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5 June 2019updated 07 Jun 2021 3:05pm

Boris Johnson’s new cabinet won’t be able to disguise the troubles he faces

By Patrick Maguire

What will Boris Johnson’s cabinet look like? The new Conservative leader will start answering the question animating Westminster more than any other once he replaces Theresa May as prime minister this afternoon.

Having won such a crushing victory over Jeremy Hunt yesterday, Johnson has, if nothing else, a mandate to reshape the cabinet as he sees fit. His aides brief this morning’s papers that his will be a team that reflects “modern Britain”, with a record number of ethnic minority cabinet ministers and more top jobs for women than at present.

So we can expect to see promotions for familiar faces: Sajid Javid (quite possibly the next chancellor), Priti Patel (tipped for home secretary), Liz Truss, and Nicky Morgan are among those in line for big jobs. Junior ministers tipped to join them include Rishi Sunak, Alok Sharma and Tracey Crouch. There are also several questions unresolved too: most notably whether Hunt can be moved from the Foreign Office, whether Amber Rudd stays at the top table, and whether other Brexit ultras will join Patel at it.

Just who Johnson appoints to which jobs will illuminate the broad contours of his strategy on Brexit, as well as on that domestic agenda we’ve also been promised. In this crucial respect, diversity — today’s watchword and source of sunny headlines — could well be his administration’s undoing in the longer term. 

The Conservative Party has done a decent impression of a coherent entity in the past 24 hours: Johnson’s chief whip, the universally-liked backroom operator Mark Spencer, has been praised as an inspired appointment by just about every one of his MPs. From the corridor outside, Johnson’s first meeting with his parliamentary party sounded more like a football match than any of Theresa May’s funereal appearances at the 1922 Committee. For now, the vast majority of Tory MPs have rowed in behind “the dude” — Johnson’s pledge to “deliver Brexit, unite the UK, defeat Corbyn and energise Britain”.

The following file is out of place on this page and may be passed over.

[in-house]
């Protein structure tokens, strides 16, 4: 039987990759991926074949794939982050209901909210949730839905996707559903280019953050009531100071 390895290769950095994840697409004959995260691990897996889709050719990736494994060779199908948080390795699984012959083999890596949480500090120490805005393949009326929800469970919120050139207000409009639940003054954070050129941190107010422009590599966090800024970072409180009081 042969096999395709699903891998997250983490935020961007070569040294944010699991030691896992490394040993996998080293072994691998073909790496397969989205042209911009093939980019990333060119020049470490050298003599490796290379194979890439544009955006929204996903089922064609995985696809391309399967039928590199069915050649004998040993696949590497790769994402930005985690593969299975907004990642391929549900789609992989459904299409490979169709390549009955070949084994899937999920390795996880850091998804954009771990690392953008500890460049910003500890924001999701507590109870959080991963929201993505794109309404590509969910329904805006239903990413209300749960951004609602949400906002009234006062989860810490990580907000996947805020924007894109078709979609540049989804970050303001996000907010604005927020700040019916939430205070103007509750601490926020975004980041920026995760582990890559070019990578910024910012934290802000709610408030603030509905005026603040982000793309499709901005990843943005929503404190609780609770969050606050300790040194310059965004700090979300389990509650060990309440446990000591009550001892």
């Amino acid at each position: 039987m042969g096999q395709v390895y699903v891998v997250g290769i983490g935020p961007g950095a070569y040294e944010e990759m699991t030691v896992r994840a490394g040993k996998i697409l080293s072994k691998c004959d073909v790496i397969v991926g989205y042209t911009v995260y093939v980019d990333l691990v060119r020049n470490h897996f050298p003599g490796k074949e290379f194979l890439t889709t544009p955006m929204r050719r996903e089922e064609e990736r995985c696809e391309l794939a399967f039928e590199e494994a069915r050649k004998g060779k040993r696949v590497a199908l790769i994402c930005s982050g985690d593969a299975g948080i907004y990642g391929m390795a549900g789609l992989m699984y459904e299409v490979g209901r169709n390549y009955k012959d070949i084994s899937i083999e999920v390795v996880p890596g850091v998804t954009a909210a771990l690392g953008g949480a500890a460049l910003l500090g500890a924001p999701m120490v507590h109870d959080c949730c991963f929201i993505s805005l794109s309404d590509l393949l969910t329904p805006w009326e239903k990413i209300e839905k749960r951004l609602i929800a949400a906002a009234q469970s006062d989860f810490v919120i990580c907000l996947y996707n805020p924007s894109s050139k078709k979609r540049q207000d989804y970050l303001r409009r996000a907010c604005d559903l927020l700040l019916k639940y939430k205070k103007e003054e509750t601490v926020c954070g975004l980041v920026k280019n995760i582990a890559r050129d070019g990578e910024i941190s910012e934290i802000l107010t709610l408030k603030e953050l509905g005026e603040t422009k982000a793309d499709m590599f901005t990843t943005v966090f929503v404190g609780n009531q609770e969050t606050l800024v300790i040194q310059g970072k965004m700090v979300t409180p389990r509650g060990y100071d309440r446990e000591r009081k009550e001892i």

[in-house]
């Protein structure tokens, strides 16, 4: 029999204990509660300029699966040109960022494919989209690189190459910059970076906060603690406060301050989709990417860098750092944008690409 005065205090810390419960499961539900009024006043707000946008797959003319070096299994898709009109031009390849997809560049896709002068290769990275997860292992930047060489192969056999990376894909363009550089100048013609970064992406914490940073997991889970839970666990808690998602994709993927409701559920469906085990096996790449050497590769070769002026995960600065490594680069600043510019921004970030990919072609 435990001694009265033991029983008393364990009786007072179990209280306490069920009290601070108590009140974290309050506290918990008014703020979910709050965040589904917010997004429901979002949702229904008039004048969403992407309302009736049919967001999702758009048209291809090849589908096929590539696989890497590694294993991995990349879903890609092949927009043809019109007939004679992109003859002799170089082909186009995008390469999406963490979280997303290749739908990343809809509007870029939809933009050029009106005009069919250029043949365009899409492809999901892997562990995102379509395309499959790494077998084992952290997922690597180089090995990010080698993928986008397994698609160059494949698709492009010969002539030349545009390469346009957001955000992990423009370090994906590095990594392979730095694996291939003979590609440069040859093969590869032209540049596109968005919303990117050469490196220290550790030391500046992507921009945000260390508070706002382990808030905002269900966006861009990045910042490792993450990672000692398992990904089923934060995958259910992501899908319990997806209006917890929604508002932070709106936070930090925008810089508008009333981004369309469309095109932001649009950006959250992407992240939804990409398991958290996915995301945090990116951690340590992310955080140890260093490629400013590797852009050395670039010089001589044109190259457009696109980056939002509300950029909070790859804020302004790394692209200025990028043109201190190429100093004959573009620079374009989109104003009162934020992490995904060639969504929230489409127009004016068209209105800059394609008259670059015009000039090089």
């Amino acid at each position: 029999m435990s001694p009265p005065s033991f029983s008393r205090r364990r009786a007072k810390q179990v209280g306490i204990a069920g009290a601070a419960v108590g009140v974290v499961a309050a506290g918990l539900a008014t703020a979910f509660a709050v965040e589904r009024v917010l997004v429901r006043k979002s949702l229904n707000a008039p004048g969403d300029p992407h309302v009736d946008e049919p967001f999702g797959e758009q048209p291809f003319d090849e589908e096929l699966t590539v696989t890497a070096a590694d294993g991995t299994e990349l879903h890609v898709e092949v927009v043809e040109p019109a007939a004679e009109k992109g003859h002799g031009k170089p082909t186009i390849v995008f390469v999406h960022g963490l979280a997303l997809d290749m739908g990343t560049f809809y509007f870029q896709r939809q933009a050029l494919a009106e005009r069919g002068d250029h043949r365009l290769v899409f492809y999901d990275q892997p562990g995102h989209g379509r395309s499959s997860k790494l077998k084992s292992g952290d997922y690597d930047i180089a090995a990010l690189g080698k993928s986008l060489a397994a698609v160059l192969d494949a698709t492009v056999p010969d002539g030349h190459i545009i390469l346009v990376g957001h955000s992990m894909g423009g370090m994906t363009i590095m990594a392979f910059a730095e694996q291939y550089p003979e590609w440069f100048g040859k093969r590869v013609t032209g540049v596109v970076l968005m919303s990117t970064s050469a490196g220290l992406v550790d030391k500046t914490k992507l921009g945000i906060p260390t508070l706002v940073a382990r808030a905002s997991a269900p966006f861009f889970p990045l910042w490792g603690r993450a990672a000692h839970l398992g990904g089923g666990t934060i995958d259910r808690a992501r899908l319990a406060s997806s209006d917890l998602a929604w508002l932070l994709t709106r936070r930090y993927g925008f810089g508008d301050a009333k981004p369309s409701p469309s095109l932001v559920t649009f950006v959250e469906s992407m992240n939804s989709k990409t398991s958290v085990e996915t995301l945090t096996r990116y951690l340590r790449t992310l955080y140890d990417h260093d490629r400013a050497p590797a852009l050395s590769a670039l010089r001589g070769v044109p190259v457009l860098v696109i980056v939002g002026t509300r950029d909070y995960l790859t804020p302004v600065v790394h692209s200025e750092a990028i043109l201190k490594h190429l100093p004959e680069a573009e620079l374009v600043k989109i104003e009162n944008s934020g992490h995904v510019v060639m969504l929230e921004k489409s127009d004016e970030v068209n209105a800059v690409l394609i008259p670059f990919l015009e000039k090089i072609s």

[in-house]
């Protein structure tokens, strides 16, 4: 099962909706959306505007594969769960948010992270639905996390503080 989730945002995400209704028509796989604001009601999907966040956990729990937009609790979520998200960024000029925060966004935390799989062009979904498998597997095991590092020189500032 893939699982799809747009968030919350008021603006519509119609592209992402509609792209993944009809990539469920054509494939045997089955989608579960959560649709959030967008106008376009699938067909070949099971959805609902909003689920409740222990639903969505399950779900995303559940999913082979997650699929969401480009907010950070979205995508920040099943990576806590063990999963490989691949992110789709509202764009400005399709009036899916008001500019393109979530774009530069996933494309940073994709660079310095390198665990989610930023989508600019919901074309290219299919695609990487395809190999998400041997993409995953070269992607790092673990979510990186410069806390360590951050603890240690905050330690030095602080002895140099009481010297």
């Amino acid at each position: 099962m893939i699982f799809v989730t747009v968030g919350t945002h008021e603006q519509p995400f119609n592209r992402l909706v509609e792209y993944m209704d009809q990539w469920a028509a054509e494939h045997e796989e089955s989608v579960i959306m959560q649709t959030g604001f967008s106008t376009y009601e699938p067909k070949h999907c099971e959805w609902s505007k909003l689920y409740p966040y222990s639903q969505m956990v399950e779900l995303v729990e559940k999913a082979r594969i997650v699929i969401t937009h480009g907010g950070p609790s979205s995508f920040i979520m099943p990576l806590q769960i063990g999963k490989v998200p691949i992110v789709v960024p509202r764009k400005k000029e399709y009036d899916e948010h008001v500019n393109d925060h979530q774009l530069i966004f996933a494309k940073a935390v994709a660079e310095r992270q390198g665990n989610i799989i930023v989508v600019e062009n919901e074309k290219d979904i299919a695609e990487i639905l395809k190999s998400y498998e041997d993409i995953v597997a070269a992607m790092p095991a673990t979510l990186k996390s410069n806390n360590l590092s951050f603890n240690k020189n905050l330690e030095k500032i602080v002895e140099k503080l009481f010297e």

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But the appearance of coherence isn’t the same as the reality and there is no sign that Johnson’s cabinet will be able to agree on what any one of those propositions can or should mean in practical terms. It is far from clear, to put it politely, that the EU27 is willing to engage in the sort of conversation that would result in the next prime minister winning the concessions he wants. 

It is far from clear, after his campaign promise to nuke the withdrawal agreement and accept nothing less than no-deal if necessary, that those concessions would convince the hardest Brexiteers in his cabinet to swallow a compromise. And that’s before you consider domestic policy, knotty questions of tax and spending, the profound divisions — and growing number of potential rebels — over no-deal (or, don’t forget, a deal) on the backbenches.

Taken together, it is likely to add up to an administration at least as unstable as this one. Johnson’s gamble is that through sheer force of will and personality he can do what Theresa May couldn’t and unite the fissiparous Tory coalition around a Brexit policy. But there is little evidence that he can — and whichever way he interprets his thumping mandate, he will soon run into trouble.